Justia Mississippi Supreme Court Opinion Summaries

Articles Posted in Business Law

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This appeal involved a business dispute between two physicians. William Yost, M.D., owned and operated a pain-management clinic, Doctors Medical Center, LLC (DMC-Slidell). Within six months of opening DMC-Sidell, the Louisiana State Board of Medical Examiners (LSBME) began an investigation of Dr. Yost for illegally operating a pain-management clinic. Yost surrendered his Louisiana license, and closed DMC-Slidell. Yost then opened a new clinic, Doctors Medical Center of Picayune, LLC (DMC-Picayune), and began seeing patients, including his former patients from DMC-Slidell. The Mississippi State Board of Medical Licensure (MSBML) required that all pain-management clinics be registered and issued a certificate; Yost submitted an application for registration to the MSBML, but the certificate was not immediately issued. Mayor Okoloise, M.D. met with Yost to discuss affiliating. As a result of these discussions, Okoloise began practicing medicine with Yost at DMC-Picayune. They formalized their relationship and signed a “Personal Services Contract” in August 2012. At trial, Okoloise testified that, at the time he signed the agreement, he was unaware of the LSBME’s investigation of Yost,and he was unaware that Yost was not properly credentialed in Mississippi. The MSBML was not aware of the Louisiana investigation either and approved Yost’s application practice in pain management, issuing the required certificate. Dr. Okoloise resigned from DMC-Picayune; when he learned of the investigations, Okoloise testified the clinic was being operated illegally, and, thus he believed his contract to have been void at its inception. After Okoloise resigned, several other DMC-Picayune employees unexpectedly resigned. Testimony was presented that Okoloise made plans to open another clinic before he submitted his resignation, Hope Medical Services, LLC. Okoloise offered several members of the DMC-Picayune staff jobs at Hope Medical. The Drug Enforcement Agency (DEA) investigated Yost and DMC-Picayune, the result of which did not end in charges filed. But, on February 13, 2013, the DEA closed DMC-Picayune. That same day, Yost voluntarily surrendered his Mississippi medical license. Notwithstanding these investigations and the closure of his clinics, Yost sued Okoloise and Hope Medical and the DMC-Picayune employees that worked for Hope Medical. The chancellor determined there was sufficient evidence to sustain several claims against Okoloise and Hope Medical: trover/conversion, defamation, breach of contract, breach of duty of good faith, and misappropriation of trade secrets. The chancellor found “[Dr. Yost and DMC-Picayune] should be equitably compensated for the damages they incurred for these claims and losses.” He awarded a judgment against Okoloise and Hope Medical in the amount of $188,622. The Mississippi Supreme Court determined the chancellor’s findings were based on equitable measures, with no legal basis, and were therefore manifestly wrong. "The record evidence was insufficient to show losses attributable to Dr. Okoloise or Hope Medical. The judgment is manifestly wrong, clearly erroneous, and not supported by credible evidence. We reverse and render." View "Okoloise v. Yost" on Justia Law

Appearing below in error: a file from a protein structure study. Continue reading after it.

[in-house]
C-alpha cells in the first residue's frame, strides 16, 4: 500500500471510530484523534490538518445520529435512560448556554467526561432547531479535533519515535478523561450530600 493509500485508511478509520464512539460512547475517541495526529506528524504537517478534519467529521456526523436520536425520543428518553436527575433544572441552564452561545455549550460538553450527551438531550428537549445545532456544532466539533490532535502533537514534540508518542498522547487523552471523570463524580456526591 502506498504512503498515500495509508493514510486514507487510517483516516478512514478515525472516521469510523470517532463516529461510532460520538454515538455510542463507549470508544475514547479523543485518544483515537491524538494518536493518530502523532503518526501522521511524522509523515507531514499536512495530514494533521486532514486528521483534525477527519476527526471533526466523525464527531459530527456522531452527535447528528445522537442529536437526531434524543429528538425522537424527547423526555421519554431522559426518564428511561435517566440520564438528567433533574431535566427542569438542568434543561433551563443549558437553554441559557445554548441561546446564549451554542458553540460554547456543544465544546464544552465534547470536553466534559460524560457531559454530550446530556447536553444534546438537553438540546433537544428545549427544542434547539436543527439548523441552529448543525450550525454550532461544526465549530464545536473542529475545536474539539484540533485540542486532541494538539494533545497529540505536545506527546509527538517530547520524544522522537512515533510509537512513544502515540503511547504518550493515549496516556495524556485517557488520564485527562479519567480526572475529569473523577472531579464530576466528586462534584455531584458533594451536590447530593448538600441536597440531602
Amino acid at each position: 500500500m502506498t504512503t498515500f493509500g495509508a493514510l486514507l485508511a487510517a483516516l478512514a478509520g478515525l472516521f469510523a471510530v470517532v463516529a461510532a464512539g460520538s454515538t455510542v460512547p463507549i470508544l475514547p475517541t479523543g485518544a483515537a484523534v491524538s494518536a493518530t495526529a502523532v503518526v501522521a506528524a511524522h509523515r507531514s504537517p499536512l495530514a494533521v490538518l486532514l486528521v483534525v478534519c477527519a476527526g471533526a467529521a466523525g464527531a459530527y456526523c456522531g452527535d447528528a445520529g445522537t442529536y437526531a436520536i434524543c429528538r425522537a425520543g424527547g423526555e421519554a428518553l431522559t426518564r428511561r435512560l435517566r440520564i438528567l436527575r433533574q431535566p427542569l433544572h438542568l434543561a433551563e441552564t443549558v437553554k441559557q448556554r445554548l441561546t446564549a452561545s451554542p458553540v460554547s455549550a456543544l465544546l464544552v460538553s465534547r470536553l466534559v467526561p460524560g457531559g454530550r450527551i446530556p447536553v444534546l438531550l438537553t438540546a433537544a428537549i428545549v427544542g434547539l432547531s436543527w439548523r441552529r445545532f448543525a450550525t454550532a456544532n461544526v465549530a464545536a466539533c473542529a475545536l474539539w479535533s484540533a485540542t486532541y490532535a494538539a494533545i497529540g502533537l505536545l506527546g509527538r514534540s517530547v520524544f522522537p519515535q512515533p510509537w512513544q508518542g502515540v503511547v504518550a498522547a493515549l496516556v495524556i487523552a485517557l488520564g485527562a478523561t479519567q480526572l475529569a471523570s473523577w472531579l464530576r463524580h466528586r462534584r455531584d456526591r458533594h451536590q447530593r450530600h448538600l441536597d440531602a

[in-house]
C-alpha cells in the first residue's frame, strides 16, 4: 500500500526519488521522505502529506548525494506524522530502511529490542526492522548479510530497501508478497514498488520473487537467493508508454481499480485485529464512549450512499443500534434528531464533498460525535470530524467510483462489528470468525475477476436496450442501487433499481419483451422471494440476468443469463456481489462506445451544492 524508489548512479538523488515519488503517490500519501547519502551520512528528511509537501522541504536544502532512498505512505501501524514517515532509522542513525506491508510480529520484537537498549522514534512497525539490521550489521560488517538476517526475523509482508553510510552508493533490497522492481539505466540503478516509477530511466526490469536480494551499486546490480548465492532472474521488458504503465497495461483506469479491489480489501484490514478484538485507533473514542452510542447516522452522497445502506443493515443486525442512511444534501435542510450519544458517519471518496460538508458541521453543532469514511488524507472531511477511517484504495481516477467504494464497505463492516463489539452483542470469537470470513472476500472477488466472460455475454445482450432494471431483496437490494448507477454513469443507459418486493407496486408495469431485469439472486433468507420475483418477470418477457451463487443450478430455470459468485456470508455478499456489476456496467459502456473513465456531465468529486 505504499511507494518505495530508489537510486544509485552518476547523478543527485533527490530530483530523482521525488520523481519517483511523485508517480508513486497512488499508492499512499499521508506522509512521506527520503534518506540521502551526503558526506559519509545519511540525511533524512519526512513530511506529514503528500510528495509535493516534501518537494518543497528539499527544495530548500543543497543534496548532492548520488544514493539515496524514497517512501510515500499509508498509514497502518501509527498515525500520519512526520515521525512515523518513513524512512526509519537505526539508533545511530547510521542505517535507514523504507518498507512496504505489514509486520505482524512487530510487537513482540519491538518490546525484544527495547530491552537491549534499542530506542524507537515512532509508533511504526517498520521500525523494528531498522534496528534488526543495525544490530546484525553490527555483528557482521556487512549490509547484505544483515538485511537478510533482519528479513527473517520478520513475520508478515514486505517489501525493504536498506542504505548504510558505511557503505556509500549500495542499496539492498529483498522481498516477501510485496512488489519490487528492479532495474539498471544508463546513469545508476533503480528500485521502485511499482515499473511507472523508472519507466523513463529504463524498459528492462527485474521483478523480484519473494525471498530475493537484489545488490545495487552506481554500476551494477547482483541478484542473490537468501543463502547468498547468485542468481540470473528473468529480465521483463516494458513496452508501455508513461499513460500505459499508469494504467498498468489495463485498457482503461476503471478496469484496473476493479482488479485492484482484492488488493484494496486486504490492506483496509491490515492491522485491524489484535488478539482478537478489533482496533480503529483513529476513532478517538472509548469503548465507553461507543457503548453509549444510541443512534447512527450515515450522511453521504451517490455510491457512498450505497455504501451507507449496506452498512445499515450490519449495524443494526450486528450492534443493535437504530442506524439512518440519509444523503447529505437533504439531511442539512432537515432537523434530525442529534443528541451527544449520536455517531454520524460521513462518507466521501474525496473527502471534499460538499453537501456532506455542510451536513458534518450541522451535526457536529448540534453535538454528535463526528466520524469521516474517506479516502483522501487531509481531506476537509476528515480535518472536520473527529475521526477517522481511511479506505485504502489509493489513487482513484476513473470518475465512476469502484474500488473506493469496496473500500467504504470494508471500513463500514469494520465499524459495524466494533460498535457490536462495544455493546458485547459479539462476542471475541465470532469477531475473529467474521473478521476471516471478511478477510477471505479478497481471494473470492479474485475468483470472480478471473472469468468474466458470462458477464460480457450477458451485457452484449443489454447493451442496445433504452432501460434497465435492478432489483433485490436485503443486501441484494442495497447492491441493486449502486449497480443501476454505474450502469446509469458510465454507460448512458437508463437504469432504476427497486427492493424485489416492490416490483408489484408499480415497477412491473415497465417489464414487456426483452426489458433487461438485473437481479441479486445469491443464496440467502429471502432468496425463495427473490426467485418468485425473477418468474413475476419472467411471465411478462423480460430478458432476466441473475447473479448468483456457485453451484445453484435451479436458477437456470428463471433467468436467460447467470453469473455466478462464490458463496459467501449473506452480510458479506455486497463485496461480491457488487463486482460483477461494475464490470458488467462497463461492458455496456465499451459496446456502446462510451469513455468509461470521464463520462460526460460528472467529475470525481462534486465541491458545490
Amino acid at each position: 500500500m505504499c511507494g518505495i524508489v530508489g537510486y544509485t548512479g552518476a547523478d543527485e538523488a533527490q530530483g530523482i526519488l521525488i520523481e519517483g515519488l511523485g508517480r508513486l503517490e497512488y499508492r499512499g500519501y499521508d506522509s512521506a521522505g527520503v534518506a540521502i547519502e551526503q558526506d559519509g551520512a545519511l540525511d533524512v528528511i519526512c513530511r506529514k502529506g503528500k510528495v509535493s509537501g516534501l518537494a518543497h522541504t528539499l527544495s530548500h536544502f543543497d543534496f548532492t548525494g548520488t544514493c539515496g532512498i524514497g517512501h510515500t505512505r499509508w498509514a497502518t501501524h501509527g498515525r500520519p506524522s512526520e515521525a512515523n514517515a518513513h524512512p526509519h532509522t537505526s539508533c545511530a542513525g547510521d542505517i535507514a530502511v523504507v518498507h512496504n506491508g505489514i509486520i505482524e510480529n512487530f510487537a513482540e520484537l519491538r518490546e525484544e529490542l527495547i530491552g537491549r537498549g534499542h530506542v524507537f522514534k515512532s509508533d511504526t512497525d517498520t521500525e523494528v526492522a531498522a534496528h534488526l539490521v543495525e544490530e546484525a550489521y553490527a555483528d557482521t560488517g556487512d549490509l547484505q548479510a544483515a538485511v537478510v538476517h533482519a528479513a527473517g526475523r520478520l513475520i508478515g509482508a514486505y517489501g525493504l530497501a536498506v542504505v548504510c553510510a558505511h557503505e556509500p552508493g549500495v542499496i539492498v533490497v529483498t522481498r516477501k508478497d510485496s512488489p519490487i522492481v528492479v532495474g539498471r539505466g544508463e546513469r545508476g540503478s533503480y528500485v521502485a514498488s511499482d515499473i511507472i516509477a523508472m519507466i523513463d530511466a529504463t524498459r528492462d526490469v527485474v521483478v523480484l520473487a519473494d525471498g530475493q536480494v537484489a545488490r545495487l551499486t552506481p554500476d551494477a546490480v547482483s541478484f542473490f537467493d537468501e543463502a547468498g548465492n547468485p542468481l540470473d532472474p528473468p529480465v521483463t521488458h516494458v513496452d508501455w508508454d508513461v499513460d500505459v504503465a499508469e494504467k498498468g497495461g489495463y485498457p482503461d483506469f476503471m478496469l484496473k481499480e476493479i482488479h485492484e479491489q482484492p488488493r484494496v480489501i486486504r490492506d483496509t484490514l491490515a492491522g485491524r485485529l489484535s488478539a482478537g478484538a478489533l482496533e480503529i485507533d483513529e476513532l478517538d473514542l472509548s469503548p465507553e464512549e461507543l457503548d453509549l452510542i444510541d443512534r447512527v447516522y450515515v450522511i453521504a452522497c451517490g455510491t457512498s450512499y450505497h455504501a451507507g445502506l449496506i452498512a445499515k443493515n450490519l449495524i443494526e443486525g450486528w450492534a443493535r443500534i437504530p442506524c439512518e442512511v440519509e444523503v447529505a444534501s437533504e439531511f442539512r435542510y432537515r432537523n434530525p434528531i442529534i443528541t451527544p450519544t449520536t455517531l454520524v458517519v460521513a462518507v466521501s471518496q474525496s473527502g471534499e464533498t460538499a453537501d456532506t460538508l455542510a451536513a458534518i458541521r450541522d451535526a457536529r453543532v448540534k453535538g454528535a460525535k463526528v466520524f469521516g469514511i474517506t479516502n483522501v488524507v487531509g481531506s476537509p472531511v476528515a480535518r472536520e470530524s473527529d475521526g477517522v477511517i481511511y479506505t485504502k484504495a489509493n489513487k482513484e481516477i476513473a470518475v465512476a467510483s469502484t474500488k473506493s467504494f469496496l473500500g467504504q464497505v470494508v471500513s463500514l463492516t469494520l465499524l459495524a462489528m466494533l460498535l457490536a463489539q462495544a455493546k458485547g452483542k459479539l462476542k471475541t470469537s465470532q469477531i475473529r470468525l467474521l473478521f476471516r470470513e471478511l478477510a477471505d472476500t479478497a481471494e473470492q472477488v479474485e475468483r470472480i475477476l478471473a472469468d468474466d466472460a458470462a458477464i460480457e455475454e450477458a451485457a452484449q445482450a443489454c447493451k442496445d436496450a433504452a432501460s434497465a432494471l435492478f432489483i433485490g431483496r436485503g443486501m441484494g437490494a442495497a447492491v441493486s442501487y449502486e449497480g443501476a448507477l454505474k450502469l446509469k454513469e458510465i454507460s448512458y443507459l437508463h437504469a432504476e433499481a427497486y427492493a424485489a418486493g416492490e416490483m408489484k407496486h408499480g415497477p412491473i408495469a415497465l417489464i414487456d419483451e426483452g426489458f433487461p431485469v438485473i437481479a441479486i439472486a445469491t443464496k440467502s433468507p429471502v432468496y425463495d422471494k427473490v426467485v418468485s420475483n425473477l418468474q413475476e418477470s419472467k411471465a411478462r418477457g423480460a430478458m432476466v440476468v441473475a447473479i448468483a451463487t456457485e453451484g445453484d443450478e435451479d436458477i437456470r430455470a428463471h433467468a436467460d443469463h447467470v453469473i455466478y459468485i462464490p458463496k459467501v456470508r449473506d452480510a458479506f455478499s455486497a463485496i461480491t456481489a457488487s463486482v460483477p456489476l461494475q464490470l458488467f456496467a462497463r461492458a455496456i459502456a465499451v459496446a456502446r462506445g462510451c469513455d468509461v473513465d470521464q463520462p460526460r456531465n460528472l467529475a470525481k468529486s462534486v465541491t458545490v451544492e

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Gulfport OB-GYN was a professional association of physicians specializing in obstetrical and gynecological care. In 2008, it hired the law firm Dukes, Dukes, Keating & Faneca, P.A., to assist in negotiating the hiring of Dr. Donielle Daigle and to prepare an employment agreement for her. Five years later, Dr. Daigle and another physician left Gulfport OB-GYN to establish their own practice. They sued Gulfport OB-GYN for unpaid compensation and sought a declaratory judgment that the noncompetition covenant was unenforceable. The departing physicians ultimately prevailed, with the chancery court holding the noncompetition covenant not applicable to Dr. Daigle because she left voluntarily and was not “terminated by the Employer.” The chancery court decision was initially appealed, but the dispute was later settled through mediation when Gulfport OB-GYN agreed to pay Dr. Daigle $425,000. Gulfport OB-GYN then filed this legal-malpractice suit against the attorney who drafted the employment agreement and her firm. The circuit court granted summary judgment to the defendants after finding Gulfport OB-GYN had failed to produce sufficient evidence that it would have received a better deal but for the attorneys’ alleged negligence, i.e., Gulfport OB-GYN failed to prove that the alleged negligence caused it damages. The Mississippi Supreme Court agreed and affirmed. View "Gulfport OB-GYN, P.A. v. Dukes, Dukes, Keating & Faneca, P.A." on Justia Law